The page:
Fish Guidance Systems

Water temperatures crucial for Chinook salmon

With California potentially facing a continuation of drought conditions into a fourth year, officials are making plans to hold back more water at Shasta Lake next year in an effort to save an increasingly endangered species of fish – the winter-run Chinook salmon.

This would help to keep water temperatures in the Sacramento River at 56 degrees F (13.3 degrees C) or lower, the threshold for keeping juvenile salmon alive. It is estimated that around 95% of juvenile winter-run Chinook salmon died in 2014 as a result of temperatures becoming too warm. A previous attempt to maintain low water temperatures appear to have failed, partly because it was found that temperature gauges were faulty and the river was running warmer than predicted. By the time officials made further restrictions to the release of water from Shasta Lake, temperatures were occasionally creeping as high as 58 degrees F (14.4 degrees C), and in October 2015 officials with the National Marine Fisheries Service said preliminary data showed even more of the juvenile salmon were killed this year.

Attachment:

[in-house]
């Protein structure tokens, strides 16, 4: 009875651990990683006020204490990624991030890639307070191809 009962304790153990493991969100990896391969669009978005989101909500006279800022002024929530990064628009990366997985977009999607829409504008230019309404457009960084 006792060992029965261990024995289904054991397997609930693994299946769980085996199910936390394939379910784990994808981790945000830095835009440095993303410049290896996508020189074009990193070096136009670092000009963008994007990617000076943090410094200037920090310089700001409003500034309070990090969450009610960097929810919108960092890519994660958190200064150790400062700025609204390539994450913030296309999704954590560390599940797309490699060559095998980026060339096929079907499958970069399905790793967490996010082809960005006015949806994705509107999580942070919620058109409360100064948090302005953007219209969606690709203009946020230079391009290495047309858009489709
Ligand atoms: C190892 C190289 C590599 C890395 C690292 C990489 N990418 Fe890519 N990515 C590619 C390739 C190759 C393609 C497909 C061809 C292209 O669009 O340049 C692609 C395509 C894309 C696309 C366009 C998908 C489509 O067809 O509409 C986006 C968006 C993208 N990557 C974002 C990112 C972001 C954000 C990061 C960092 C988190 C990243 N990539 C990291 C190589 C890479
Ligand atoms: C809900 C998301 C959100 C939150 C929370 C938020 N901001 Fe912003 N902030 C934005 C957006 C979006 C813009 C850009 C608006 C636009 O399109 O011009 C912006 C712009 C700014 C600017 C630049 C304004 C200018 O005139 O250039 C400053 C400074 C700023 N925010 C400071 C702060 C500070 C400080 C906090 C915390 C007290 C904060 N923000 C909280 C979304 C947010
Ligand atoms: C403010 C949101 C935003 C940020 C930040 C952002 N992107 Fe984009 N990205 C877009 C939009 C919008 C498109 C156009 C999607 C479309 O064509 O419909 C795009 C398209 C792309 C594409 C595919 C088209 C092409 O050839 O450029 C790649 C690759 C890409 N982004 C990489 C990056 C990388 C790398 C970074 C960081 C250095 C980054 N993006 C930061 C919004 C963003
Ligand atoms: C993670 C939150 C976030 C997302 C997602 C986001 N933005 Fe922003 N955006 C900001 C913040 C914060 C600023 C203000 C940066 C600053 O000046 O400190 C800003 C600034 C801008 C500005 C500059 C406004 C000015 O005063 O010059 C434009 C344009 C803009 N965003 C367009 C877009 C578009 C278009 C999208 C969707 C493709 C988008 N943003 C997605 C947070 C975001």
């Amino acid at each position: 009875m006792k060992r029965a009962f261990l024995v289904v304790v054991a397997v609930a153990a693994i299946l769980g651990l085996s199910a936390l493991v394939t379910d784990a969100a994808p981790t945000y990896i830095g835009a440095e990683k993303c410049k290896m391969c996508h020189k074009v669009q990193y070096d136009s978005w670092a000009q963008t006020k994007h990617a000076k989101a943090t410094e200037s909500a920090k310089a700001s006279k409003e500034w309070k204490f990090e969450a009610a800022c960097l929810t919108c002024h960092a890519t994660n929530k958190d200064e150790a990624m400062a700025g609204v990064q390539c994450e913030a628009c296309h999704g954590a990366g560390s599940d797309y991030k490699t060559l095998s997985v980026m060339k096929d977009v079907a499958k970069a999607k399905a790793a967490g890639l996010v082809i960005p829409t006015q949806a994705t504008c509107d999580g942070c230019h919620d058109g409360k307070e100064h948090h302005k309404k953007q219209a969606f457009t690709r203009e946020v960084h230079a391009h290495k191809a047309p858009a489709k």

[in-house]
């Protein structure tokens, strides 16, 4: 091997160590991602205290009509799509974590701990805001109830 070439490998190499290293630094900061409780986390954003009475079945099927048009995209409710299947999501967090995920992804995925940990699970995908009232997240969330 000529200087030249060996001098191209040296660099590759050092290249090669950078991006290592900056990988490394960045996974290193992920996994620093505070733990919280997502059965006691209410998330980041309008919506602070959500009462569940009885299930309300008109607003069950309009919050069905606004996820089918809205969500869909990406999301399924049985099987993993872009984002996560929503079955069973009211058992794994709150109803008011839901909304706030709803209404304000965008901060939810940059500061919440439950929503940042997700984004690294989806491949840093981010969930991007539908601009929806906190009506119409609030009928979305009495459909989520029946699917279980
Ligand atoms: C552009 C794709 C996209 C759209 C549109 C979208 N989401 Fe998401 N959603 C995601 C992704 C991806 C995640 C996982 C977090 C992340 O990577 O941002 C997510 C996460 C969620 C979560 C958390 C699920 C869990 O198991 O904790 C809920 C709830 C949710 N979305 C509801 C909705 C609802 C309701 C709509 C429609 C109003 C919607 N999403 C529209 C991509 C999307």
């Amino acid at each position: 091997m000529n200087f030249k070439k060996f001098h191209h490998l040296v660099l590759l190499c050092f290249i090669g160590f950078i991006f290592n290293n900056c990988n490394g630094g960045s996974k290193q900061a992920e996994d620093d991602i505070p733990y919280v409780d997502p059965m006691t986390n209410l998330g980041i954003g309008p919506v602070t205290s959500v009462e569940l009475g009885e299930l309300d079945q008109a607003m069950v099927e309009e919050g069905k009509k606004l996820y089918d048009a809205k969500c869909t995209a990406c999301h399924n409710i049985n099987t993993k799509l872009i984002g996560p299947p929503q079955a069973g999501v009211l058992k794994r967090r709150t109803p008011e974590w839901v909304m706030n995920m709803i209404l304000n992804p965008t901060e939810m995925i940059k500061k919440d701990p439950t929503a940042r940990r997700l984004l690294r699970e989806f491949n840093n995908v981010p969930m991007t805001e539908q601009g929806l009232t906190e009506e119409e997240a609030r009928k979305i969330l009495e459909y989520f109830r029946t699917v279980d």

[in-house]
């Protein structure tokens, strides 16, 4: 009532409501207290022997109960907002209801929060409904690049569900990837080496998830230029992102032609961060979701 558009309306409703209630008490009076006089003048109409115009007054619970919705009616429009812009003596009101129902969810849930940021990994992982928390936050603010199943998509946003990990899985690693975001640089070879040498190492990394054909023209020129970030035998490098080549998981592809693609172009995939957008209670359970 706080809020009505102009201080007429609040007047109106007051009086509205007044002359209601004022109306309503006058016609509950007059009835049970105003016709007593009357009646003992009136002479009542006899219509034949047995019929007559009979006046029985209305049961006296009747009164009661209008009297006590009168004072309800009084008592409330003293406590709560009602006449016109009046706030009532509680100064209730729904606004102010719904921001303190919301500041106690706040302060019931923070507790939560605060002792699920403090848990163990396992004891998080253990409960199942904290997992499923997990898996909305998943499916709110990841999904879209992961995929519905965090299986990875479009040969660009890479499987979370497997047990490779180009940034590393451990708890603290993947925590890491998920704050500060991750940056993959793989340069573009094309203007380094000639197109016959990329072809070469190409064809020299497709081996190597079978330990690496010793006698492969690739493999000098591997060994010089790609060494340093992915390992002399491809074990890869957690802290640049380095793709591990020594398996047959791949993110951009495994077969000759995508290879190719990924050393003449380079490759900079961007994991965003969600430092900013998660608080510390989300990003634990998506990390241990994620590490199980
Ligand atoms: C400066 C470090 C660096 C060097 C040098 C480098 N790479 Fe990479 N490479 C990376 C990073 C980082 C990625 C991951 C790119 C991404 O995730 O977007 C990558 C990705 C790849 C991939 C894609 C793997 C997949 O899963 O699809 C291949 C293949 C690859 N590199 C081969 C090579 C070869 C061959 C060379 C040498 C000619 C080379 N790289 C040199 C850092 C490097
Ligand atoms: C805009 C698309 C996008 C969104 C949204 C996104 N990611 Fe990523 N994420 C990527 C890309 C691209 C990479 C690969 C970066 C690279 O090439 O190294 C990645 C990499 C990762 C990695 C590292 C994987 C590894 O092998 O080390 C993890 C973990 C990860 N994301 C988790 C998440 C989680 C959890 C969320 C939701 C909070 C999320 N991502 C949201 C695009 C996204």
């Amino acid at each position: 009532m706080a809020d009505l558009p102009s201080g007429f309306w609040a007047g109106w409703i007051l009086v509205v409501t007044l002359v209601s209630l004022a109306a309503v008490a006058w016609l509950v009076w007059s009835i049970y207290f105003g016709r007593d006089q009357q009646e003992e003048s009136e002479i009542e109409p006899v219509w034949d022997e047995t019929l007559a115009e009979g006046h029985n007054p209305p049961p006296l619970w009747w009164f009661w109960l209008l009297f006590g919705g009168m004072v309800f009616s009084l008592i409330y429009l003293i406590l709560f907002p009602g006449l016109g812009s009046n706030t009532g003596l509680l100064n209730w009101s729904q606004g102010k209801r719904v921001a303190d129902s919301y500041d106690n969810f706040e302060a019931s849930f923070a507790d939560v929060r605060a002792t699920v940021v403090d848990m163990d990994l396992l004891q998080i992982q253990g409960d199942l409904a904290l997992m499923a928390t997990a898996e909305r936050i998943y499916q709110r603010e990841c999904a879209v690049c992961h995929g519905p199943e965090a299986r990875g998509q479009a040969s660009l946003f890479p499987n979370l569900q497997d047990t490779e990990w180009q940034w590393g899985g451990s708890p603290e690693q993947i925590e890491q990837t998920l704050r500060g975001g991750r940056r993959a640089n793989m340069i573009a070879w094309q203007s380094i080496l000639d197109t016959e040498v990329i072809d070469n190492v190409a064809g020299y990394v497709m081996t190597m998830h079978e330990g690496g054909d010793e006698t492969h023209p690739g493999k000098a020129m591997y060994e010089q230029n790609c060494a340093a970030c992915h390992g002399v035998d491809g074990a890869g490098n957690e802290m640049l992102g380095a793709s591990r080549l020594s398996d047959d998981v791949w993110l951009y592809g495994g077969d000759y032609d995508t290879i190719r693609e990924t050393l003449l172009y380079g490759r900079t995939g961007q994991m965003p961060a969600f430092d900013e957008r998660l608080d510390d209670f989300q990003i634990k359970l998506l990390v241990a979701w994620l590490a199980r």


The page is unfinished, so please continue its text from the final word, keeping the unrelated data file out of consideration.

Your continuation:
The measuring of water temperature in 2016 will be crucial. Chinook salmon has a three-year spawning cycle and could face extinction if they suffer a third year of high mortality rates, according to a water board staff report. The winter-run Chinook are listed as endangered under the federal Endangered Species Act.

Garwin Yip, Branch Chief of Water Operations, with NOAA Fisheries Central Valley Office says limited water resources require hard choices. "As far as water goes, if we're in another drought year it's going to be tough for everybody including the fish."